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Multiple levers with insurers to mitigate higher surrender value: Experts

The Insurance Regulatory and Development Authority of India (Irdai) in its 'Master Circular on Life Insurance Products' issued on Wednesday prescribed enhanced Special Surrender Value (SSV)

Life Insurance, Insurance

Aathira Varier Mumbai

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Insurance companies are likely to offset the impact of increased surrender value by changing commission structures and revising the Internal Rate of Returns (IRRs), according to analysts and experts.

According to a research note by Emkay Global Financial Services, “Undoubtedly, the impact of this enhanced surrender value, on ceteris paribus, is going to be material on non-par savings products. However, this also gives the life insurers the opportunity to moderate the impact of higher payouts to the surrendering policyholders or the other stakeholders.”

The Insurance Regulatory and Development Authority of India (Irdai) in its ‘Master Circular on Life Insurance Products’ issued on Wednesday prescribed enhanced Special Surrender Value (SSV).

As per the circular, life insurers will have to ensure that the SSV is at least equal to the expected present value of the paid-up sum assured, paid-up future benefits, and accrued or vested benefits, duly allowing for survival benefits already paid.

Surrender value will be applicable after the first year if the first-year annual premium has been paid. The guidelines provide for discounting of benefits at 10-year G-sec with a cushion of 50 basis points (bps) as compared to the draft, which proposed discounting at 10-year G-sec rates.

“Special Surrender Value (SSV) should be equivalent to at least the present value of the paid-up sum assured, paid-up future benefits, and accrued benefits, if any, and shall become payable on receipt of one full-year premium. With this, payouts on premature exits for policyholders making an early exit will go up,” said Satishwar B, managing director (MD) and chief executive officer (CEO), Bandhan Life.

The increased surrender value is likely to impact the Value of New Business (VNB) margin of the insurance companies. According to experts, even if these norms are applicable to both participating (par) and non-participating (non-par) products, the impact will be materially higher for non-par than for par.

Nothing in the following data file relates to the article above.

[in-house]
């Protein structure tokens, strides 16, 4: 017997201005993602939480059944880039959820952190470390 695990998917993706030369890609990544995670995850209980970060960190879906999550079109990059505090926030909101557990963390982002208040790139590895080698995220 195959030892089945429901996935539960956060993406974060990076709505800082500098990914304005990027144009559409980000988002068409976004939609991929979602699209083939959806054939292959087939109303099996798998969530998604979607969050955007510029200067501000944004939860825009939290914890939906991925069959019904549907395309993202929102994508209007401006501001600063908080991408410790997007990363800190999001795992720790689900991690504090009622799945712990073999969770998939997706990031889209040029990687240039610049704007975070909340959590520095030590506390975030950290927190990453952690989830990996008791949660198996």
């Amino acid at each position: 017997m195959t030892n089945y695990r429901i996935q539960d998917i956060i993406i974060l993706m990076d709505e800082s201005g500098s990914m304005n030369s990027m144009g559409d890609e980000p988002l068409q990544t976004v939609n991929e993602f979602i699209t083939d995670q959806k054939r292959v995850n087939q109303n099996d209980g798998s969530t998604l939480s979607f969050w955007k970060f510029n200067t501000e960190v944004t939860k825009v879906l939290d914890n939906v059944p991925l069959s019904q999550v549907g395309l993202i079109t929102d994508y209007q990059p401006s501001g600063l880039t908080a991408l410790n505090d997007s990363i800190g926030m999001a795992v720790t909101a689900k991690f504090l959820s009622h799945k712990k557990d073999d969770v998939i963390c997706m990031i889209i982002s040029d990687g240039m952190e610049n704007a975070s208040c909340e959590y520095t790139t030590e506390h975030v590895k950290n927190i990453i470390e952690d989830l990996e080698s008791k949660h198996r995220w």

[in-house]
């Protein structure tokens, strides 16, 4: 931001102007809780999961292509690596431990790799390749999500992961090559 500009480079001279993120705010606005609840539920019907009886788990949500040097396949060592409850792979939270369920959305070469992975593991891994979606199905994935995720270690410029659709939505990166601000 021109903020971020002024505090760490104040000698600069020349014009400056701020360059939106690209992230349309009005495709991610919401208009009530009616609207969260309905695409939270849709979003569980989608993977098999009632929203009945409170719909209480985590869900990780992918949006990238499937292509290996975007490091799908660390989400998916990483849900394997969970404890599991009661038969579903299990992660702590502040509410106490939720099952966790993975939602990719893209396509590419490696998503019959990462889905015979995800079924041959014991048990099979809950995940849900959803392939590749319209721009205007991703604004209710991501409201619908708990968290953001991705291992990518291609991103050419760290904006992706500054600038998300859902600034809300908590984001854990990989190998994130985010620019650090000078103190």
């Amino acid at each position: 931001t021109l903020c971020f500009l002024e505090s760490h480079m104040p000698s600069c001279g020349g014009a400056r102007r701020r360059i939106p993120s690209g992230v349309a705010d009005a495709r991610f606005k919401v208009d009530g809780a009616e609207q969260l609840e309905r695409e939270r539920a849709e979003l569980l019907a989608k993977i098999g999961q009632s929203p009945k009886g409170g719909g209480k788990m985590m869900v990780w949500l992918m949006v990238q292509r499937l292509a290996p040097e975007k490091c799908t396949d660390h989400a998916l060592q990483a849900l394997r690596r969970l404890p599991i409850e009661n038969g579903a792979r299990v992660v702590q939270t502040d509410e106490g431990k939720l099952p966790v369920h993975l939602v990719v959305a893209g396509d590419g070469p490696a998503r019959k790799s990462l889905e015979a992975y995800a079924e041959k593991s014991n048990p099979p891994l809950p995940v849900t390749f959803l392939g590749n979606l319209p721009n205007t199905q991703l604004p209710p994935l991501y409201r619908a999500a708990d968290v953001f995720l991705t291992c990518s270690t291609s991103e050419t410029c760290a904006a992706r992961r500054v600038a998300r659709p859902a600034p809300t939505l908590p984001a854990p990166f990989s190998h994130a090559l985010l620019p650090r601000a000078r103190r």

Private insurer HDFC Life Insurance informed the exchanges that the company is expecting a gross impact of nearly 100 bps on its New Business Margin (NBM) due to higher surrender value, as a result of early exits.

According to industry sources, the VNB margin of the insurance companies for the entire financial year is likely to see a decline of 100-300 bps ceteris paribus. “As the surrender value comes into effect from the second half of FY25, the (half-year) impact is likely to be around 100-125 bps. It is also likely to result in a shift in product mix,” an industry insider who did not wish to be named said.

Meanwhile, speaking on the impact of the change on the VNB margins of the non-par segment, Deepak Jasani, head of retail research at HDFC Securities, said that the industry will see a one-time impact of about 20 to 30 per cent in the profitability of the segment.

Analysts at Kotak Securities estimate the surrender income of life insurance companies to decline by about 55-70 per cent as a result of the norms.

According to analysts, the insurance companies, however, have multiple options available to minimise the impact like reducing the guaranteed rates for the persistent policyholders, moving to trail-based commission payout, or introducing the claw-back provision on the first-year higher commission in case of early surrender.

The measures are likely to help the companies limit the net impact to 40-120 bps, from 6-8 percentage points (ppt) impact on gross margin due to the higher surrender value as per Jefferies’ estimates.






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First Published: Jun 13 2024 | 11:12 PM IST

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